Last year, the Eleventh Circuit was the first to hold that a debt collector engages in deceptive, misleading, unfair or unconscionable conduct in violation of the Fair Debt Collection Practices Act (the FDCPA) by filing a bankruptcy proof of claim on a debt that is barred by the applicable statute of limitations. Crawford v. LVNC Funding, LLC, 758 F.3d 1254, 1261 (11th Cir. 2014).
In Crawford, a creditor filed a proof of claim on a time-barred debt, and the trustee and the debtor failed to object to the claim. The debtor filed an adversary proceeding, alleging that the creditor’s conduct violated the FDCPA. The Eleventh Circuit reasoned that since the filing of a lawsuit to collect a time-barred debt violates the FDCPA so does the filing of a proof of claim on a time-barred debt. The court opined that “a debt collector’s filing of a time-barred proof of claim creates the misleading impression to the debtor that the debt collector can legally enforce the debt.”
However, the abusive act of filing a time-barred proof of claim is not a violation of the FDCPA in most other jurisdictions. The U.S. Supreme Court’s denial of certiorari earlier this year predictably brought a flurry of opinions. And the vast majority of courts refused follow the Crawford rationale. Martel v. LVNV Funding, LLC, 2015 Bankr. LEXIS 3465, at *4 (Bankr. D. Me., October 13, 2015).
Recent opinions note significant differences between a lawsuit initiated to collect on a time-barred debt and the filing of a proof of claim filed on a time-barred debt. Martin v. Quantum3 Grp. (In re Martin), 2015 Bankr. LEXIS 3450 (Bankr. N.D. Miss. Oct. 9, 2015) (finding “the filing of a time-barred proof of claim cannot serve as the basis for an FDCPA violation, as the running of a statute of limitations is an affirmative defense and not ‘part of the affirmative claim’”) (citing Johnson v. Midland Funding, LLC, 528 B.R. 462, 471 (Bankr. M.D. Ala. 2015); Perkins v. LVNV Funding, LLC, 533 B.R. 242 at 261 (Bankr. W.D. Mi. July 8, 2015) (“[B]ankruptcy cases, unlike collection actions, provide debtors with the benefit of the automatic stay ... [which prohibits debt collectors] from taking actions to collect debts absent relief from the stay or an exception thereto. The debt collector is therefore limited in a bankruptcy to the filing of a proof of claim, unlike in a collection action where the debtor is forced to immediately respond to a complaint filed by the debt collector even though the statute of limitations has expired.”)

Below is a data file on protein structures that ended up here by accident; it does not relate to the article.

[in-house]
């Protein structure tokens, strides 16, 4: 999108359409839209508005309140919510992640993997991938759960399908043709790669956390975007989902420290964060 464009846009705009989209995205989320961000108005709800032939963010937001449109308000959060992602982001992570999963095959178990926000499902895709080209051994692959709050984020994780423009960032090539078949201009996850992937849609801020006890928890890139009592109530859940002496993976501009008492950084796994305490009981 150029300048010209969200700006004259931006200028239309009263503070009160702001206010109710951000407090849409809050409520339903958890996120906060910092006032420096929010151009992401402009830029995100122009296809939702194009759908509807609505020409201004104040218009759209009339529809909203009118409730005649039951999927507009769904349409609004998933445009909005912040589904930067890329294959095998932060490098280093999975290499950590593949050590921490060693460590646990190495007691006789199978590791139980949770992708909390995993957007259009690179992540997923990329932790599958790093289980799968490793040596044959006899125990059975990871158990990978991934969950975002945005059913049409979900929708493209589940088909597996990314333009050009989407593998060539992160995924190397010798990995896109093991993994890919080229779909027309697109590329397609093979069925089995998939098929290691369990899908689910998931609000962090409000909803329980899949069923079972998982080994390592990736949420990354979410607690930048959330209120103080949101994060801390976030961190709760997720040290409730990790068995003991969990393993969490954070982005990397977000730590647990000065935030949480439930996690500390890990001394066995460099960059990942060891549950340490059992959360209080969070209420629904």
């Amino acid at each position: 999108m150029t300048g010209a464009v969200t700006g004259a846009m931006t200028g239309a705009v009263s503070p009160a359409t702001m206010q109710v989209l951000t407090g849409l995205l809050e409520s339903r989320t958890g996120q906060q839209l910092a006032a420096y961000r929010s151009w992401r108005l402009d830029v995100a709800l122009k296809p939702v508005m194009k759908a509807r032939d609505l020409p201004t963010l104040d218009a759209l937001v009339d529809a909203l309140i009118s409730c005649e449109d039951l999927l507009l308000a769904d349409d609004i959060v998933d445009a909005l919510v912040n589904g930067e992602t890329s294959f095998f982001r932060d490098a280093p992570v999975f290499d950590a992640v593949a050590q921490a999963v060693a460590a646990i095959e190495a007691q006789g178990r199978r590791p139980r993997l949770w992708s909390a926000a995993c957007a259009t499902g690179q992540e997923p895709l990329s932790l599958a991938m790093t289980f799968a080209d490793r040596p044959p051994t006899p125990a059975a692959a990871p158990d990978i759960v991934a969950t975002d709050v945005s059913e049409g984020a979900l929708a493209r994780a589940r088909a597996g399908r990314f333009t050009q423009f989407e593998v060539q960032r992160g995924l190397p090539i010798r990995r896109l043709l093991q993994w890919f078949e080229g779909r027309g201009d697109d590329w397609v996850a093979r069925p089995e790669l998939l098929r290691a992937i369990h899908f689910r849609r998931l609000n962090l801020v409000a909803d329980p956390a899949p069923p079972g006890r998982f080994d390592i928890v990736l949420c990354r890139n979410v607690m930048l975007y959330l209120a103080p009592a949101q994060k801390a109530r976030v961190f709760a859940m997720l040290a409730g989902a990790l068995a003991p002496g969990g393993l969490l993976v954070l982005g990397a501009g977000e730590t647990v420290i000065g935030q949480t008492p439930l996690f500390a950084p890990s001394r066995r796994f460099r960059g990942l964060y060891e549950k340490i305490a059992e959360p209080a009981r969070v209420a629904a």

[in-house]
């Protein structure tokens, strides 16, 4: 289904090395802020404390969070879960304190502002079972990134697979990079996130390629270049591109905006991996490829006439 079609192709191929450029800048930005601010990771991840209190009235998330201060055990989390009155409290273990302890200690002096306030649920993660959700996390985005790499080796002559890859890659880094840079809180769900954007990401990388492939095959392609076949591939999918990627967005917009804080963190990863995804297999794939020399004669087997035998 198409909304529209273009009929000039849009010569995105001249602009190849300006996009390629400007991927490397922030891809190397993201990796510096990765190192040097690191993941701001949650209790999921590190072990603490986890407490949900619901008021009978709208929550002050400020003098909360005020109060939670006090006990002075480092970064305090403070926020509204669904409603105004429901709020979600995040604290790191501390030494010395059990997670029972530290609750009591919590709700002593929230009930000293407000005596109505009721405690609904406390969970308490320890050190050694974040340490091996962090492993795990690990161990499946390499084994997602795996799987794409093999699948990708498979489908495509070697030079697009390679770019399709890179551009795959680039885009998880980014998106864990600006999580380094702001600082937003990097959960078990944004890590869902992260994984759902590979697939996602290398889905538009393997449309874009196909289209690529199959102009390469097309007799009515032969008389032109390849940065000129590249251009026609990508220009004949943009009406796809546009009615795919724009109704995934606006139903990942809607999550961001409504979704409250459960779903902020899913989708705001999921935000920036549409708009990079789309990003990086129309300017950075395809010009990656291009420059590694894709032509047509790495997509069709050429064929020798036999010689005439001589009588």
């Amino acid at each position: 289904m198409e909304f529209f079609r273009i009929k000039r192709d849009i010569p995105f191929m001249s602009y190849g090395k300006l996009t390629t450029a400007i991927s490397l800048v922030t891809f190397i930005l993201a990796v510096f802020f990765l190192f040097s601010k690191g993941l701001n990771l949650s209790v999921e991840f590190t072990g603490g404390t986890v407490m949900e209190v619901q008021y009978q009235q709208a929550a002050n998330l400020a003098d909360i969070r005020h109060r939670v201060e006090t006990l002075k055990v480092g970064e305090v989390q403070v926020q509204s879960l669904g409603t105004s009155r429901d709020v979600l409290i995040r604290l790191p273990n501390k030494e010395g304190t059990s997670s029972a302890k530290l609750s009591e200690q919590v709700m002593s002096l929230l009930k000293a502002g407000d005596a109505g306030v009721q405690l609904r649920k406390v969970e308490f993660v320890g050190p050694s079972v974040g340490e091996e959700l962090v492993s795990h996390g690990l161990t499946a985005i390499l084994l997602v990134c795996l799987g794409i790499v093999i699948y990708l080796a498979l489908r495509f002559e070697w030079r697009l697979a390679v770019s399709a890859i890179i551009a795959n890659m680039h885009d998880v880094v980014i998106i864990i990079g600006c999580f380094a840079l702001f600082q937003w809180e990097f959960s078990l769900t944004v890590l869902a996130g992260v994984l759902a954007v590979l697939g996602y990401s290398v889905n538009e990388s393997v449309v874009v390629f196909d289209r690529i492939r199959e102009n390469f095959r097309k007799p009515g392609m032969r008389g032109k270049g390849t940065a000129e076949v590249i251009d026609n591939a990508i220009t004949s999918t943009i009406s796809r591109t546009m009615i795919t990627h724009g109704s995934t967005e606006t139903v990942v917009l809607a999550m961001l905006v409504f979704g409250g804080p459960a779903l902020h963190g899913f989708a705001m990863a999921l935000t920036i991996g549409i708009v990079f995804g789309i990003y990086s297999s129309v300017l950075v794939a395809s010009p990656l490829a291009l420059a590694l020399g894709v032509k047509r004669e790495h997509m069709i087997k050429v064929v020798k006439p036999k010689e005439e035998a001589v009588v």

Recent opinions further reason that debtors in bankruptcy proceedings do not need protection from abusive collection methods that are covered under the FDCPA because there are procedures in place to object to proofs of claim and a trustee is present who is tasked with examining and objecting to proofs of claim that are unenforceable. Martin v. Quantum3 Grp. at *9 (noting “the FDCPA is intended to protect against abusive collection practices, but a debtor in bankruptcy court needs no such additional protection, as the claims process is highly regulated and court controlled”).
Lastly, several courts have pointed out that stale claims are permitted (and even encouraged) under the Bankruptcy Code and the claim-filing process. See Torres v. Calvary SPV I, LLC, 530 B.R. 268, at 272-74 (Bankr. E.D. Pa. 2015) (“[N]ot only does the Bankruptcy Code permit time-barred claims, it encourages them”); Martin v. Quantum3 Grp. at *5 (“[T]he Plaintiff is insisting that the Defendant comply with the [FDCPA] by surrendering its right under the [Bankruptcy] Code to file a proof of claim on a time-barred debt.”)
This issue is on appeal in multiple circuits. Until the recent opinions work their way through the appeals process, the implications of Crawford remain uncertain, and whether a creditor does or does not file a time-barred claim remains dependent on where the bankruptcy case is pending.
Jeana R. Long, Associate in the McAllen, Texas, office of Dykema. email@example.com
Published November 28, 2015.